Friday, October 10, 2008

The Most Amusingly Misunderstood Rock Songs

Have you ever seen a TV commercial using a song that made you laugh because you knew its message was so completely wrong for the product it was being used to sell? Or even funnier, that it was actually celebrating illegal activity? I'm sure we all have, yet somehow these guys on Madison Avenue keep licensing songs that are just completely inappropriate. Here's a list of some of them - along with a few other songs that have been jacked for non-commercial uses completely opposite to their intent. I'll bet at least a few of them you didn't know about before.


The (mis)understood meaning: I want candy!

The real meaning: I want sex and/or drugs!

This one's probably my favorite, simply because it's often used to advertise to children. So wrong!

The original 1965 version, by The Strangeloves, was clearly a song about sex. Remember, this was 1965 - you didn't just come right out and say it back then. "Candy" was a euphemism for bumpin' uglies. Read up:
"Candy on the beach, there's nothing better
But I like candy when it's wrapped in a sweater
Some day soon I'll make you mine,
Then I'll have candy all the time"

By 1982, times had changed and everybody assumed that the version made famous by Bow Wow Wow (as seen above) was now referencing drugs, specifically coke. That may or may not have been the intent, but it's well-known that sexy little Annabella Lwin and the rest of the band were heavy drug users early on.

In either case, they certainly were not after "candy", as in the sugary food item you buy at grocery store checkout counters.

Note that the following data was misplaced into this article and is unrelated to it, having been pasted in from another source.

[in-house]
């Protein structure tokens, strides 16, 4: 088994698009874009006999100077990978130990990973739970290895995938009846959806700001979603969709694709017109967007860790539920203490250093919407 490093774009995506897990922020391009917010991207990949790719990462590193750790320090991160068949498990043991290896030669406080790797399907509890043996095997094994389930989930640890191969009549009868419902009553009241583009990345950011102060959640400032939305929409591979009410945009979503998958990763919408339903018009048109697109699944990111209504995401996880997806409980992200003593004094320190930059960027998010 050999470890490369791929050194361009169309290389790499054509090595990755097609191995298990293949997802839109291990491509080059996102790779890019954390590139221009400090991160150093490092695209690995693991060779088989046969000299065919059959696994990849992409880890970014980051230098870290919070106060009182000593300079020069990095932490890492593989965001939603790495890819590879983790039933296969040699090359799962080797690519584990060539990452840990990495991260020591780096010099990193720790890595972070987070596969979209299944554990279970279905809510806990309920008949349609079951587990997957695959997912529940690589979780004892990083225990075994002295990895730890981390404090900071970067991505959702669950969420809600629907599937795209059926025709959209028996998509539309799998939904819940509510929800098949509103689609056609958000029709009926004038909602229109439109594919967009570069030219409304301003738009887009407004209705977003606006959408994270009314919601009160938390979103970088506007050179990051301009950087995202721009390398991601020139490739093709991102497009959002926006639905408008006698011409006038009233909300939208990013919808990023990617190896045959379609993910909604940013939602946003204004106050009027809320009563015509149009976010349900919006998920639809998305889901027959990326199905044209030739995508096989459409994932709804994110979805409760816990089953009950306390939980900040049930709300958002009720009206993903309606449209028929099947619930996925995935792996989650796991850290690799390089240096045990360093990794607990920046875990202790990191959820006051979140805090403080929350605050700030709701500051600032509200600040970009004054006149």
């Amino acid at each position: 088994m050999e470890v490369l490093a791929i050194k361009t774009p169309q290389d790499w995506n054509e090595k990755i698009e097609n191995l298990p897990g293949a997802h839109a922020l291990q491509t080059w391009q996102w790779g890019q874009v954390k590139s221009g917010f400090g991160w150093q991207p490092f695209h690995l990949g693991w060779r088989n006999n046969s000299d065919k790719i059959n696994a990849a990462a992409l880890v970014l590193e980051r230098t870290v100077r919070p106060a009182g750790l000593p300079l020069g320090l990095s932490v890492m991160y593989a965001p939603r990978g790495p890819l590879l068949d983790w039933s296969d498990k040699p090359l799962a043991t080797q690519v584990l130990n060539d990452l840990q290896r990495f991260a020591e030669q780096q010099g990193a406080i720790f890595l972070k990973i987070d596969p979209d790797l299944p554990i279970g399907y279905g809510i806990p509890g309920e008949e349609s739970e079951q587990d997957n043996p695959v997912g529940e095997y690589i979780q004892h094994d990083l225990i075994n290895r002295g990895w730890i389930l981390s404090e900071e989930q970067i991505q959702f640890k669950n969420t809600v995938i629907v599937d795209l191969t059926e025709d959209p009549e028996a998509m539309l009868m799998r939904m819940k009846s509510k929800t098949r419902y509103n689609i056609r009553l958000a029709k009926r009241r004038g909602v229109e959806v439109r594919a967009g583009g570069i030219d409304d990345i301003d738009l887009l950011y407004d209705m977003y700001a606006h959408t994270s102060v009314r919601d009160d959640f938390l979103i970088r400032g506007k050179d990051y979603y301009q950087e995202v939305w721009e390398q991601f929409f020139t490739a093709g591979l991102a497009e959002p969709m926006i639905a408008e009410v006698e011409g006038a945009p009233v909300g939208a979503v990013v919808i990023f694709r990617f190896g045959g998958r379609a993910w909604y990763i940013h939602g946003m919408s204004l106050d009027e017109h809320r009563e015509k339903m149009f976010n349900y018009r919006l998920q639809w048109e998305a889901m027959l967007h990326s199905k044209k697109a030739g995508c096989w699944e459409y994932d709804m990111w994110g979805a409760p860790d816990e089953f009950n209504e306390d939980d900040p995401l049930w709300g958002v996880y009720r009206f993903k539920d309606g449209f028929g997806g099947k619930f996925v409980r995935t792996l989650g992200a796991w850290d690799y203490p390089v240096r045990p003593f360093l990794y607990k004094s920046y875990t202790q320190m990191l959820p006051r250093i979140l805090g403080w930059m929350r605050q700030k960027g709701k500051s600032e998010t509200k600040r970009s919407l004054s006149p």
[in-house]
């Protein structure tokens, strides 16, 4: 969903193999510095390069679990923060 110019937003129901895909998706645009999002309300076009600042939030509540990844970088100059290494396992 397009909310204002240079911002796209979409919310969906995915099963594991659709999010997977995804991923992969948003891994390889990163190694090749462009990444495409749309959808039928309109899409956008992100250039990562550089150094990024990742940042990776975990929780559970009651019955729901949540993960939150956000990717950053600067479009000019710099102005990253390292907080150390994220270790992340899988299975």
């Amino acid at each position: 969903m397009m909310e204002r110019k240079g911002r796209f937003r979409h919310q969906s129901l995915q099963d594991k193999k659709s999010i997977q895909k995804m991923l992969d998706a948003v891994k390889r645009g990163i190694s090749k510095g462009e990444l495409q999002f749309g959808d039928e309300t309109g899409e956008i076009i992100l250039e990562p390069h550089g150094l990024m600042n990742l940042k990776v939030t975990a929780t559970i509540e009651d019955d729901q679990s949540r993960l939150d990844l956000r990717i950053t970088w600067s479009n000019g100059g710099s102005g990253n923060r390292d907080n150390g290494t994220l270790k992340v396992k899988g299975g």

The song appeared in a 1990's Pringles ad, as well as an episode of "The Simpsons". It seems to be in about ten different local ads in my area at any given time. It was also on the soundtrack to Sofia Coppola's "Marie Antoinette", which is surprisingly a lot more befitting.


The (mis)understood meaning: It's a perfect day.

The real meaning: It's an awful, awful day.

I saw this one in a car commercial, used without irony to illustrate a "perfect day" of bright sunshine and blue skies. Ha!

Lou Reed intended it as a sarcastic song about a relationship gone bad. "You just keep me hangin' on". "I thought I was someone else, someone good". "You're going to reap just what you sow." These sound like words about a sunny day to you?

The song appeared in one of my favorite films, "Trainspotting", to illustrate a heavy hit of heroin. Now that's a pretty perfect use of the song. Not a fucking car commercial.


The (mis)understood meaning: Down with war!

The real meaning: Up with Communism!

This one's misunderstood both in the commercial world and among the masses.

Yes, it's a song about peace. But it's really a song about Communism. No religion. No possessions. No countries. No war.

That's the last stage of Communism.

Don't believe me? John Lennon himself called it "virtually a Communist Manifesto".

Communism itself is misunderstood in this country, in that most people only know of the first stage - revolution. But the final stage, once the entire world had converted to communism, was Utopia - government melting away and the world living in peace, as one, in complete freedom. It was a nice idea, but it could never work in practice because of that pesky first stage of violently forcing every other country in the world to go along with the ideal.